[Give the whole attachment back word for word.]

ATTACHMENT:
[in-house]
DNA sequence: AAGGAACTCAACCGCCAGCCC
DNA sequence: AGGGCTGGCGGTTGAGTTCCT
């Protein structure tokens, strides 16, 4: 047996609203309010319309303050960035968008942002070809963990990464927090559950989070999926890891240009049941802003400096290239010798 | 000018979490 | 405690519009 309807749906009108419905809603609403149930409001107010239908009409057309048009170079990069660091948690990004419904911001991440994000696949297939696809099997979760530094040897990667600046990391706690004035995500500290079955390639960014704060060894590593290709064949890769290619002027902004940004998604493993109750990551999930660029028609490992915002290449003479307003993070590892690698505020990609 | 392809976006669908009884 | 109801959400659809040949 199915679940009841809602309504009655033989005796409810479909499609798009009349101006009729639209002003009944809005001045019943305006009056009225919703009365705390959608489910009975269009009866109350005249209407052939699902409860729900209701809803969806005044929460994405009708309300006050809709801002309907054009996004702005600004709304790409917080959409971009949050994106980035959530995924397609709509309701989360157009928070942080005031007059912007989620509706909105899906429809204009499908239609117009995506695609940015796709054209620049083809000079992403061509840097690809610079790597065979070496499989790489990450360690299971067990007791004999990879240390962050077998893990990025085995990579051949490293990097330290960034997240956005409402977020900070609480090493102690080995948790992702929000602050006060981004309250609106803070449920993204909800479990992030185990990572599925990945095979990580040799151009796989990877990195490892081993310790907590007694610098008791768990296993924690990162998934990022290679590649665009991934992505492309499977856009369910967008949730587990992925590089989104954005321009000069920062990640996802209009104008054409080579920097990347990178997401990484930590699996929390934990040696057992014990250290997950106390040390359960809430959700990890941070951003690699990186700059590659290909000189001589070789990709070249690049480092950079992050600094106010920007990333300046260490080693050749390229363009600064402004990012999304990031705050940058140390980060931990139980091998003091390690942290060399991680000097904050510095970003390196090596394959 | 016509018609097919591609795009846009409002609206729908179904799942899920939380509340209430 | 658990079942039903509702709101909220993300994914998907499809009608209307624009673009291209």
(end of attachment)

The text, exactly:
[in-house]
DNA sequence: AAGGAACTCAACCGCCAGCCC
DNA sequence: AGGGCTGGCGGTTGAGTTCCT
């Protein structure tokens, strides 16, 4: 047996609203309010319309303050960035968008942002070809963990990464927090559950989070999926890891240009049941802003400096290239010798 | 000018979490 | 405690519009 309807749906009108419905809603609403149930409001107010239908009409057309048009170079990069660091948690990004419904911001991440994000696949297939696809099997979760530094040897990667600046990391706690004035995500500290079955390639960014704060060894590593290709064949890769290619002027902004940004998604493993109750990551999930660029028609490992915002290449003479307003993070590892690698505020990609 | 392809976006669908009884 | 109801959400659809040949 199915679940009841809602309504009655033989005796409810479909499609798009009349101006009729639209002003009944809005001045019943305006009056009225919703009365705390959608489910009975269009009866109350005249209407052939699902409860729900209701809803969806005044929460994405009708309300006050809709801002309907054009996004702005600004709304790409917080959409971009949050994106980035959530995924397609709509309701989360157009928070942080005031007059912007989620509706909105899906429809204009499908239609117009995506695609940015796709054209620049083809000079992403061509840097690809610079790597065979070496499989790489990450360690299971067990007791004999990879240390962050077998893990990025085995990579051949490293990097330290960034997240956005409402977020900070609480090493102690080995948790992702929000602050006060981004309250609106803070449920993204909800479990992030185990990572599925990945095979990580040799151009796989990877990195490892081993310790907590007694610098008791768990296993924690990162998934990022290679590649665009991934992505492309499977856009369910967008949730587990992925590089989104954005321009000069920062990640996802209009104008054409080579920097990347990178997401990484930590699996929390934990040696057992014990250290997950106390040390359960809430959700990890941070951003690699990186700059590659290909000189001589070789990709070249690049480092950079992050600094106010920007990333300046260490080693050749390229363009600064402004990012999304990031705050940058140390980060931990139980091998003091390690942290060399991680000097904050510095970003390196090596394959 | 016509018609097919591609795009846009409002609206729908179904799942899920939380509340209430 | 658990079942039903509702709101909220993300994914998907499809009608209307624009673009291209």